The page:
The Paris Review

Reappearing Women: A Conversation Between Marie Darrieussecq and Kate Zambreno

Paula Modersohn-Becker, Liegende Mutter mit Kind II (Reclining Mother with Child II), 1906, oil on canvas, 32 1/2 in. × 49 1/10 in.

The novelist Marie Darrieussecq’s slim, enigmatic biography of the German Expressionist painter Paula Modersohn-Becker, Being Here Is Everything, opens with the author’s visit to the house in which Paula lived with her husband, Otto. “She was here,” Darrieussecq writes. “On Earth and in her house.” It is a statement of fact that conjures Modersohn-Becker, who died in 1907 at age thirty-one, into being once more. That opening sentence sits in counterpoint to the book’s epigraph, from Rilke’s Duino Elegies: “Being here is wondrous.” Rilke’s claim arrives with easy certitude; Darrieussecq’s with authorial entreaty.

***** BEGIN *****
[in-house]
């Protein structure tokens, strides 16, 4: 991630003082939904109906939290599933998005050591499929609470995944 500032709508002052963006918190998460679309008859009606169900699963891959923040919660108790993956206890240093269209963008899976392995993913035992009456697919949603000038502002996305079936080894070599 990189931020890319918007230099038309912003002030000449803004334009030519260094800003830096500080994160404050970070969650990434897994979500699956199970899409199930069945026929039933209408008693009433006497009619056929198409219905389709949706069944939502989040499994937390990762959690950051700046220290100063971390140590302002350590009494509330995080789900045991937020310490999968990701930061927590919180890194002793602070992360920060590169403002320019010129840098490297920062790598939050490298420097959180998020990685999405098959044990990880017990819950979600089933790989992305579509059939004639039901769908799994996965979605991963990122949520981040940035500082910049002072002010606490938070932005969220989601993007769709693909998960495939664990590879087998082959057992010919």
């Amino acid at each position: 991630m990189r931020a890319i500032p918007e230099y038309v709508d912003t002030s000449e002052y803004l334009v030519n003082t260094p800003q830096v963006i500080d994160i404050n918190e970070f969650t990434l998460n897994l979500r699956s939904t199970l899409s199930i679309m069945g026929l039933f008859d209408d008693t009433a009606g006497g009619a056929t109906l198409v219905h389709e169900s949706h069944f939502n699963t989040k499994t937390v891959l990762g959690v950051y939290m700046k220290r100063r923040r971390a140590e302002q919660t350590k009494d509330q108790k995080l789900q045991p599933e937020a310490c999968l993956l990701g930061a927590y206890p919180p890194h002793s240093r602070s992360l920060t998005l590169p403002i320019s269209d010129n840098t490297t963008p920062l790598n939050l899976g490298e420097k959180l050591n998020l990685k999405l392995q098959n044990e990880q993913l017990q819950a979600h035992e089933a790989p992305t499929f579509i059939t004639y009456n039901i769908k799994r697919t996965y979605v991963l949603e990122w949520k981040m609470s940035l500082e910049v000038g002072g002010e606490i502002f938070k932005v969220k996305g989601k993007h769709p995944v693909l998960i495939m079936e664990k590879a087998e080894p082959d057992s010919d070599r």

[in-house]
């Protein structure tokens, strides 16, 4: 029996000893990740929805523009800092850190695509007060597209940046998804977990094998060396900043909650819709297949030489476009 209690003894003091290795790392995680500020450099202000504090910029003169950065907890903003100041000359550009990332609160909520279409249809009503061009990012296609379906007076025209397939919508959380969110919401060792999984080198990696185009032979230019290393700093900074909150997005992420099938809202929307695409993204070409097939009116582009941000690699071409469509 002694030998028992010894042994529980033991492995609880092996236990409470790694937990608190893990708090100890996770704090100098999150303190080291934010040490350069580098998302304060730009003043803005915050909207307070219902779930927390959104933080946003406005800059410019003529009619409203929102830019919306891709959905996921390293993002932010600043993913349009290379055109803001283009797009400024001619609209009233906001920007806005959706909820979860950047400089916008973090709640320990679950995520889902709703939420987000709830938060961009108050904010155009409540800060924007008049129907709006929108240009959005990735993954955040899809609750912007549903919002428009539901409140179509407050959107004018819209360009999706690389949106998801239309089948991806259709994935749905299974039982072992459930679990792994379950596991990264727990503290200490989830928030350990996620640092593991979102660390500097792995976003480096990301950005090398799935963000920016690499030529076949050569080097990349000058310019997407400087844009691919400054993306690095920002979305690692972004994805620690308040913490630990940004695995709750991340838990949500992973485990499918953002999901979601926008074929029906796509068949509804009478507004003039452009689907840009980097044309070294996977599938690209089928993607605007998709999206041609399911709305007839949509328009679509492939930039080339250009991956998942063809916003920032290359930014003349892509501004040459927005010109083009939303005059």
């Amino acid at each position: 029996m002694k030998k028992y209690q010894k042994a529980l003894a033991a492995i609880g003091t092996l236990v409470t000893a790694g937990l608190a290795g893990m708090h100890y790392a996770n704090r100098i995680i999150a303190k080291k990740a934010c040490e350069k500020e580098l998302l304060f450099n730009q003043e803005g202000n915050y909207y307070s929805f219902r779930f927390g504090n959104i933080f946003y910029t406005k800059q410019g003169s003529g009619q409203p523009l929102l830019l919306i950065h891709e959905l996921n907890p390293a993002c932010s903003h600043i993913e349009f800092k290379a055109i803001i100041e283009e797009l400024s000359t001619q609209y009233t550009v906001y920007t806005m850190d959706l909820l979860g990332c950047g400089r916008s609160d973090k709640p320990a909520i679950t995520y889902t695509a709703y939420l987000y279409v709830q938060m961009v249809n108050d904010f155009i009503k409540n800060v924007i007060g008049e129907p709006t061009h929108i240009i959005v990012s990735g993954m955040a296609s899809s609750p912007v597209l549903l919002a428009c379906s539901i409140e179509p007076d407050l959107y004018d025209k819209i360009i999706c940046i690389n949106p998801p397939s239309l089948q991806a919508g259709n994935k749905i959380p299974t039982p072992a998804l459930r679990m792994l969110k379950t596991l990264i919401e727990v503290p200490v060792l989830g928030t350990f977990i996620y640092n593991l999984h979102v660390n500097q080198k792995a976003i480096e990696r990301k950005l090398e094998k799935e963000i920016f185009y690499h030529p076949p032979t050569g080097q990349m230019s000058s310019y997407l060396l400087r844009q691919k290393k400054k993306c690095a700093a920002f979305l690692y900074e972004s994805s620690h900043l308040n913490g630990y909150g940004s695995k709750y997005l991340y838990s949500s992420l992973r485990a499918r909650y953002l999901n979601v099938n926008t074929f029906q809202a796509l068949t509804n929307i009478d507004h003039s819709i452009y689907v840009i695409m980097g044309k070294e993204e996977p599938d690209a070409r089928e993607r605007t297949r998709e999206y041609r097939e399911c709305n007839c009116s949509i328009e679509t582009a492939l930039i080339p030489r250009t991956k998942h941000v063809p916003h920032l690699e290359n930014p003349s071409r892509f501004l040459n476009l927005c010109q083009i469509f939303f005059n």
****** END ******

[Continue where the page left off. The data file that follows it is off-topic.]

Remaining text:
In Being Here, Darrieussecq has drawn a complete, if elliptical, portrait of Modersohn-Becker’s short life—her close friendship with the sculptor Clara Westhoff and with Rilke, her marriage to the painter Otto Modersohn, her lifelong insistence on the ability to paint and to have a corner of solitude in which to do it. “I try to see where her strength resides,” Darrieussecq thinks while looking at a photograph of Paula. “She is staring into space. Open and thoughtful. It is the photograph of a woman who paints, alone, whose paintings are not seen.”

In reconstituting Modersohn-Becker’s life, Darrieussecq also illuminates a broader problem for women artists. Later in the book, she visits the Museum Folkwang, in Essen, Germany,or

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Contributors
SENAA AHMAD’s fiction appears in Lightspeed, Uncanny Magazine, and Strange Horizons. She is a graduate of the Clarion Workshop. JESSE BALL is an author. His works have been published in many parts of the world and translated into seventeen languages.